Monday, 5 October 2015
Great Expectations by Charles Dickens (1860-1)
It has been claimed before now that Dickens rather lost his magic touch towards the end of his life. Certainly his prolific output and workaholic tendencies slowed significantly as he grew older; while he was working on The Pickwick Papers, Oliver Twist, and Nicholas Nickleby practically simultaneously between 1836-9, he 'only' turned out two complete novels in the 1860s and started work on The Mystery of Edwin Drood before his death in June 1870. The same perceptive mind was still there, though, and Great Expectations' reputation as one of the finest of his novels lingers on even today. It's another example of Dickens attempting to tell a story differently and yet it comes off very well.
There's a sense in which he's come full circle here: compare this, his penultimate book, with Oliver Twist, his second book. They are a similar length - around about 350 pages - and are both 'rite of passage' Bildungsroman stories (the only significant difference being that Great Expectations takes Pip beyond childhood), and both open with the main character as an orphaned child in pretty desperate straits. It is no accident that the two are often included together in complete editions of Dickens' works.
Pip, the narrator of Great Expectations, is so clearly another of those masterfully created figures that it is hard to imagine a world in which he had not yet come into being. More of an effort is made in the early chapters to capture the limitations and trials of the young Pip's mind than in the similar chapters of David Copperfield. The opening scene, of course, is the most famous by far - in which Pip meets Abel Magwitch the convict for the first time. It's tightly written, brimming with tension, and that marshes setting is incredibly striking. No wonder it looks so good in the black-and-white film.
Where most brownie points are scored in Great Expectations is in the way Pip faces his moral dilemmas, and very plausible they are too. Chapter 14 is a particular triumph in this regard, summed up beautifully by the opening line "There is nothing so miserable as being ashamed of home", before dwelling on Pip's frustration with his 'common' upbringing. It is only through his exposure to the wider, more genteel world, the world of Estella and Miss Havisham, that he gains a desire to become integrated into that society. This desire drowns out his apprenticeship and his love for his boyhood mentor, the ever-dependable Joe.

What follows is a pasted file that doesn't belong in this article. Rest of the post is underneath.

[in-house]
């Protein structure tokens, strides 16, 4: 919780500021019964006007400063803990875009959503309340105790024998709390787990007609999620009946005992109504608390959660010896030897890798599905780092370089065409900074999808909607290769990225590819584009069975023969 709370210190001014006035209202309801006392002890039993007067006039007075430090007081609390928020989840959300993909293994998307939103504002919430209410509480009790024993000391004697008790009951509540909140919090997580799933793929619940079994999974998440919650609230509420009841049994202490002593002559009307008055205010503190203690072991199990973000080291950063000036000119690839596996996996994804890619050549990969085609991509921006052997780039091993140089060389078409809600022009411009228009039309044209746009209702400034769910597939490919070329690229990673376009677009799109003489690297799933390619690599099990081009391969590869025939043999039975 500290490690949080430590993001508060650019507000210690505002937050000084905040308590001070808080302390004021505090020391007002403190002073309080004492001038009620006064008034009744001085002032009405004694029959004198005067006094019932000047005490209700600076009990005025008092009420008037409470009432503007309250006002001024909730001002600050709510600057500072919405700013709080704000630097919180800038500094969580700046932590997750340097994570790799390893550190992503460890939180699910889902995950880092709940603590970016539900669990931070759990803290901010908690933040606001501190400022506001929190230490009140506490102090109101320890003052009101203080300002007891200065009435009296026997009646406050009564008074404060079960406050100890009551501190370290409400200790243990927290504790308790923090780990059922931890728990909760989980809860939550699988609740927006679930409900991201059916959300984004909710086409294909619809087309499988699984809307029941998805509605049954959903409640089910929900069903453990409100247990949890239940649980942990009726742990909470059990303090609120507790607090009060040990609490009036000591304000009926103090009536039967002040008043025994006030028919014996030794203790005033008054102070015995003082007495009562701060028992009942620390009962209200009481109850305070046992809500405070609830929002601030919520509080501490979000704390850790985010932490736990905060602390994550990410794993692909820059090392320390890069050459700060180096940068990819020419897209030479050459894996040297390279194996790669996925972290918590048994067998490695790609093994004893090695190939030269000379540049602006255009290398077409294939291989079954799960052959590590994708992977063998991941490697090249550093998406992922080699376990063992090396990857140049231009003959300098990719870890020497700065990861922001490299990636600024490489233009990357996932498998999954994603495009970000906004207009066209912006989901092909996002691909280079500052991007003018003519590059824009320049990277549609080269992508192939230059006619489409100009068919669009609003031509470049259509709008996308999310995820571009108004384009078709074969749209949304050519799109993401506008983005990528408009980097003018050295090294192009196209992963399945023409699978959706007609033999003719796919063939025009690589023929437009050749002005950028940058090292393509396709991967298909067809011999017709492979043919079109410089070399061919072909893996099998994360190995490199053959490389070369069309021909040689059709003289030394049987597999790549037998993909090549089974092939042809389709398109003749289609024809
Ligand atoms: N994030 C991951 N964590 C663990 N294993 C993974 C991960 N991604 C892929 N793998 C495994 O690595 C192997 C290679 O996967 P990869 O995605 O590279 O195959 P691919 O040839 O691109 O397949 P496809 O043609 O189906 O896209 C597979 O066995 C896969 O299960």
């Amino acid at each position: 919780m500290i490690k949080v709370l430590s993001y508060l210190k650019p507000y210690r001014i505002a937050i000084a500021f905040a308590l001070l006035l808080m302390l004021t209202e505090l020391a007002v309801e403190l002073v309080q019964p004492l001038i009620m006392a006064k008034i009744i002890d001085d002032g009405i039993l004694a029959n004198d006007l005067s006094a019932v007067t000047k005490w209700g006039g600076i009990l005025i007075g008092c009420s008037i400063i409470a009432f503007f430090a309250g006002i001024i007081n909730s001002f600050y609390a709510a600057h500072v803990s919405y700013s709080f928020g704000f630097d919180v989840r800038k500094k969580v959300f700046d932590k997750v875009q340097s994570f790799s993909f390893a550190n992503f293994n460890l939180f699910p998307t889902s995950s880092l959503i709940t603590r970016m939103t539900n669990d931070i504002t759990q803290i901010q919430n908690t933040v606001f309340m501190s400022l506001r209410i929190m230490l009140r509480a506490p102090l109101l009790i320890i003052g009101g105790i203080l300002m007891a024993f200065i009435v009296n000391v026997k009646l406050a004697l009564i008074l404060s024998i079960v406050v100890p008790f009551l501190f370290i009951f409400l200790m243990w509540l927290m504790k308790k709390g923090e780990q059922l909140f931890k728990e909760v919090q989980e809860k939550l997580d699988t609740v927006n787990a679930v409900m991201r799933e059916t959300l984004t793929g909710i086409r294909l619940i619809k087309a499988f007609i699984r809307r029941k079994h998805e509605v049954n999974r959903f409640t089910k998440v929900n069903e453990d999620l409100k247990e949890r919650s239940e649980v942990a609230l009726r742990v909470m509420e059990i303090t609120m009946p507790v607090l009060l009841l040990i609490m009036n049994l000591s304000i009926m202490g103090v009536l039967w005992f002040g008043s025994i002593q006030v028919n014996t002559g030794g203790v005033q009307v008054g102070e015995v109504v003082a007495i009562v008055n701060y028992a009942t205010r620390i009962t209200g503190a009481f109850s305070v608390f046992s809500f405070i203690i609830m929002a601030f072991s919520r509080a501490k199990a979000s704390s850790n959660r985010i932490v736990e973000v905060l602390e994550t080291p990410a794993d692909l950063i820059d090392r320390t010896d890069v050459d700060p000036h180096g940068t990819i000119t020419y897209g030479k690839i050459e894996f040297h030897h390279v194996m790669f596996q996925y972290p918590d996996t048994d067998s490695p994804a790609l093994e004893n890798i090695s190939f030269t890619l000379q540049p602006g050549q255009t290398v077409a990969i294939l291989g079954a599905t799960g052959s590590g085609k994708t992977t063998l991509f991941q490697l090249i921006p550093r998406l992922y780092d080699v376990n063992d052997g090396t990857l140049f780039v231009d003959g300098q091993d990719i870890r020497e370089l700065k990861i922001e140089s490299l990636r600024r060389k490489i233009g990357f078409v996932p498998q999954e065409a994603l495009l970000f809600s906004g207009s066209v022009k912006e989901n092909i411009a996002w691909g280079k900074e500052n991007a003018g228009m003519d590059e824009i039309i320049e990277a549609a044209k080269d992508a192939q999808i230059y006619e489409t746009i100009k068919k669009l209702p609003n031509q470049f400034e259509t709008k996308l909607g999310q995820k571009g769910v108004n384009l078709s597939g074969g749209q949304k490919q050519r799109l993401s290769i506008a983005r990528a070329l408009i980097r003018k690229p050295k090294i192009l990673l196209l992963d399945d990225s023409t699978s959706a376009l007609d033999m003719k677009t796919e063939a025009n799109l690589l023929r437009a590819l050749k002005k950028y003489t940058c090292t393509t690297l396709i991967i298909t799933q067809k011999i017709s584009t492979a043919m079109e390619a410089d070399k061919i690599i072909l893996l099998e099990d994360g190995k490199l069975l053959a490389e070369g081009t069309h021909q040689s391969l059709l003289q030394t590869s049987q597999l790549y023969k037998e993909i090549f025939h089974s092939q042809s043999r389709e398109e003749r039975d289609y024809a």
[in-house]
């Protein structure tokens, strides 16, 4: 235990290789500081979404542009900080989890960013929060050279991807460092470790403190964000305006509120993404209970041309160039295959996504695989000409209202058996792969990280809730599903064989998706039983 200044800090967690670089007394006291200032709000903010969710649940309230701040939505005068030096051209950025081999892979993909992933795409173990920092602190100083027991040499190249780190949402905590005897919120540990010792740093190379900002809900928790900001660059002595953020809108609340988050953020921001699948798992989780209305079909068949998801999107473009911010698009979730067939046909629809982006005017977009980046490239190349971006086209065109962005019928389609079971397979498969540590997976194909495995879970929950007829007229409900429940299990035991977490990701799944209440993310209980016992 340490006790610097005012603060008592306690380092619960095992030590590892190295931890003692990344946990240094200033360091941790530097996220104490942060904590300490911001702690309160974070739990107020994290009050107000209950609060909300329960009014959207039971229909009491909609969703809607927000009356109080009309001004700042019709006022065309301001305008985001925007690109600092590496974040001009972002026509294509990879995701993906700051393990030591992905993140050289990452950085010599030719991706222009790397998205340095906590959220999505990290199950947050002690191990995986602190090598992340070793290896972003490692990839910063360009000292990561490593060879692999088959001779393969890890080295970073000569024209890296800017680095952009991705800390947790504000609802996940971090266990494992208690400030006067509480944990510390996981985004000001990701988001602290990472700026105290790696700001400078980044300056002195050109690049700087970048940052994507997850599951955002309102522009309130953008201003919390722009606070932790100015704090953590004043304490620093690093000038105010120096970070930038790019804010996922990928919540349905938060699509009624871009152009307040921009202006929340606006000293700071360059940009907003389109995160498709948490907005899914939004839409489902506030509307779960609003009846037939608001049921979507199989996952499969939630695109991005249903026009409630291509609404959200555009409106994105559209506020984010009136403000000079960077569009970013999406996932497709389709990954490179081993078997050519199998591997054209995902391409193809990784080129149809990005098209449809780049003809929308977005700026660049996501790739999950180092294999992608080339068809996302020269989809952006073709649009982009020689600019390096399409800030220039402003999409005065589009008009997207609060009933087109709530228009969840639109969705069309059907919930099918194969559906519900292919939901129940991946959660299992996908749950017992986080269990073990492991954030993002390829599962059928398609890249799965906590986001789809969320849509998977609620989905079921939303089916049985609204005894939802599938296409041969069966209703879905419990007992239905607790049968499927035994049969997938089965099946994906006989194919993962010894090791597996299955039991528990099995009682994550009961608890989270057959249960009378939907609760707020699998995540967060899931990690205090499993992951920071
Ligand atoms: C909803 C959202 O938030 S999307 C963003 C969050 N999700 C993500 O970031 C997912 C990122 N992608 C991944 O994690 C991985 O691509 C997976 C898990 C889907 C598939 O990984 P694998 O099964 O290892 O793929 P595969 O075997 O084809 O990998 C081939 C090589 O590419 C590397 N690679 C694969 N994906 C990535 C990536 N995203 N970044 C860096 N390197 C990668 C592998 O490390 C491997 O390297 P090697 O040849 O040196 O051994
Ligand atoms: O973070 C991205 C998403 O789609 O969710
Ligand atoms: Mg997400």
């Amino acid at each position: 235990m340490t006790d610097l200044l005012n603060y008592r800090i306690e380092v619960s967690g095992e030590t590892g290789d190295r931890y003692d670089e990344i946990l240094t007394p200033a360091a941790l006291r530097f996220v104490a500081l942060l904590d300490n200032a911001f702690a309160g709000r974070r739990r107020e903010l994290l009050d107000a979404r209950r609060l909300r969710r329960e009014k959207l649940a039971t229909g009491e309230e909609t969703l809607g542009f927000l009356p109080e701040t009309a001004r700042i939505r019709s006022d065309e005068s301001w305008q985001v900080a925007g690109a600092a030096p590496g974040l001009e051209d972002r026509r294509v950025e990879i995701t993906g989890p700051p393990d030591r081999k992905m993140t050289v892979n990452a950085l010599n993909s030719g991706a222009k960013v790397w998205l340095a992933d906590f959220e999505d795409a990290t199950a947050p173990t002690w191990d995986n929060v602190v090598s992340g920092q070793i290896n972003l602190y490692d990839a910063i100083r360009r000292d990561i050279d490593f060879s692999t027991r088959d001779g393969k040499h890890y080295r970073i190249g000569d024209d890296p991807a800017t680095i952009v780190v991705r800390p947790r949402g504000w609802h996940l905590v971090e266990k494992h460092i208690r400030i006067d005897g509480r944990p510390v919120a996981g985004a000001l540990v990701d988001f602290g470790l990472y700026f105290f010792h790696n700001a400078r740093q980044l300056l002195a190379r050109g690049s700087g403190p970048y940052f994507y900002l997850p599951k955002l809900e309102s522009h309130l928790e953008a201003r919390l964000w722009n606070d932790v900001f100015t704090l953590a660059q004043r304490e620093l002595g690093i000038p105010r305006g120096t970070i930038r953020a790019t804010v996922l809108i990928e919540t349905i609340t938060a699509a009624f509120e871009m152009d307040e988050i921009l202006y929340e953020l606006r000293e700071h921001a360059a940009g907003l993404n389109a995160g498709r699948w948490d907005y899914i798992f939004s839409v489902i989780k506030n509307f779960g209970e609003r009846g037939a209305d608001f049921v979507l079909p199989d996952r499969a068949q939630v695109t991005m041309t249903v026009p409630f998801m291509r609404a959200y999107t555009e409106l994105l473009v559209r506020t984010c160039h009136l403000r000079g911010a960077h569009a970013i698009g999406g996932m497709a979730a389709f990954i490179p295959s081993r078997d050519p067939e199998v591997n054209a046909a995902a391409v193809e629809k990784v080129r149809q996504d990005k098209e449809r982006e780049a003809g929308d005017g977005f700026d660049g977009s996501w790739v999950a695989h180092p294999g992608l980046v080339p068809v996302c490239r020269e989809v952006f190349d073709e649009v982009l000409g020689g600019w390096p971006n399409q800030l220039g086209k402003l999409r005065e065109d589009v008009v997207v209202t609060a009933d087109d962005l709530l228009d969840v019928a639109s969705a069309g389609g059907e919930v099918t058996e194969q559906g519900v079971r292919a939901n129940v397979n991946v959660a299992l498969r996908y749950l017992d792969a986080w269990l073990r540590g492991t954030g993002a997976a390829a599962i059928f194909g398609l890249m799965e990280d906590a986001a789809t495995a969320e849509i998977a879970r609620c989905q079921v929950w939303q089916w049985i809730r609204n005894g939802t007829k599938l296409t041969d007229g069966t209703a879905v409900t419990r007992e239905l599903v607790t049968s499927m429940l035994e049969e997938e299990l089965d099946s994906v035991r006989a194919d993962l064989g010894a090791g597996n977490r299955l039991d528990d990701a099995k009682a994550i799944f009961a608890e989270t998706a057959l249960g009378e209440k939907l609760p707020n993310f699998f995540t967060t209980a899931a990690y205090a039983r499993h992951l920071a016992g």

Along the way to exceeding his 'great expectations' and marrying the proud, beautiful Estella, Pip meets a host of interesting and vivid characters. Herbert is a delightful creation and a loyal friend - his scenes with Pip carry with them such an air of boyish geniality that one finds oneself swept along in the amiability of their relationship. Estella is a little more dignified, proud and haughty than your average Dickens heroine, and effectively - if a touch problematically - the 'object' of the quest which forms much of the book's second half.
The story has a good pace to it, and at times the excitement levels are higher than ever before - a scene in which the thoroughly rotten Orlick ties Pip up in an abandoned shack and threatens to kill him could have been lifted straight out of a Bond novel (no disrespect to Dickens or Ian Fleming intended either way there). The 'secret life' led by Pip and Herbert as they seek to smuggle the enigmatic Magwitch out of the country, down the river Thames by rowing boat, is also terrifically well-written. Both this and A Tale of Two Cities have an observable focus on secrets, deceptions and lying to oneself - I wonder if this will prove true in the next Dickens novel on my list.